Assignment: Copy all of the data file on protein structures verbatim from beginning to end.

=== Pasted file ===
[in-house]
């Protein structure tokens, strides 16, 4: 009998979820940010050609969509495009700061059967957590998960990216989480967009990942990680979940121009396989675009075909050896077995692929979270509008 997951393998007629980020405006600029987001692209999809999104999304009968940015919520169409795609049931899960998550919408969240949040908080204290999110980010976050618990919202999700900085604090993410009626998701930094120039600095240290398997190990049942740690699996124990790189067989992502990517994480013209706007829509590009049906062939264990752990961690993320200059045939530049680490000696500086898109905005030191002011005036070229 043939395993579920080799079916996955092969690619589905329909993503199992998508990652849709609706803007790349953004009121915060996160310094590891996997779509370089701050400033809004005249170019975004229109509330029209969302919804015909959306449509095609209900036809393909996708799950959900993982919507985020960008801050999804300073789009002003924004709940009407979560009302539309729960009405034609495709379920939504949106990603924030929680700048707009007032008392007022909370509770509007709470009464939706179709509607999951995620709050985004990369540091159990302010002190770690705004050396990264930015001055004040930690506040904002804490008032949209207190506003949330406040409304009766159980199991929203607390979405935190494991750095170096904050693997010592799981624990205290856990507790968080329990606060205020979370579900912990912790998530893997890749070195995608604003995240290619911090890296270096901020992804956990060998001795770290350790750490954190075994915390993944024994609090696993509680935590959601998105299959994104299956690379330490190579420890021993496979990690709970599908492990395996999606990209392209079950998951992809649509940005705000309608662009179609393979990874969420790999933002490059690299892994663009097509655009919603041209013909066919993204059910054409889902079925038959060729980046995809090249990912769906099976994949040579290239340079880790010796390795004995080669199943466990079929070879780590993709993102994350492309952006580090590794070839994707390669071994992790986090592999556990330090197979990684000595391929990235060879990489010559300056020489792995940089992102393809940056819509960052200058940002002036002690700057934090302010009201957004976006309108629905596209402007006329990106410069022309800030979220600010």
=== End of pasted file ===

[in-house]
């Protein structure tokens, strides 16, 4: 009998979820940010050609969509495009700061059967957590998960990216989480967009990942990680979940121009396989675009075909050896077995692929979270509008 997951393998007629980020405006600029987001692209999809999104999304009968940015919520169409795609049931899960998550919408969240949040908080204290999110980010976050618990919202999700900085604090993410009626998701930094120039600095240290398997190990049942740690699996124990790189067989992502990517994480013209706007829509590009049906062939264990752990961690993320200059045939530049680490000696500086898109905005030191002011005036070229 043939395993579920080799079916996955092969690619589905329909993503199992998508990652849709609706803007790349953004009121915060996160310094590891996997779509370089701050400033809004005249170019975004229109509330029209969302919804015909959306449509095609209900036809393909996708799950959900993982919507985020960008801050999804300073789009002003924004709940009407979560009302539309729960009405034609495709379920939504949106990603924030929680700048707009007032008392007022909370509770509007709470009464939706179709509607999951995620709050985004990369540091159990302010002190770690705004050396990264930015001055004040930690506040904002804490008032949209207190506003949330406040409304009766159980199991929203607390979405935190494991750095170096904050693997010592799981624990205290856990507790968080329990606060205020979370579900912990912790998530893997890749070195995608604003995240290619911090890296270096901020992804956990060998001795770290350790750490954190075994915390993944024994609090696993509680935590959601998105299959994104299956690379330490190579420890021993496979990690709970599908492990395996999606990209392209079950998951992809649509940005705000309608662009179609393979990874969420790999933002490059690299892994663009097509655009919603041209013909066919993204059910054409889902079925038959060729980046995809090249990912769906099976994949040579290239340079880790010796390795004995080669199943466990079929070879780590993709993102994350492309952006580090590794070839994707390669071994992790986090592999556990330090197979990684000595391929990235060879990489010559300056020489792995940089992102393809940056819509960052200058940002002036002690700057934090302010009201957004976006309108629905596209402007006329990106410069022309800030979220600010």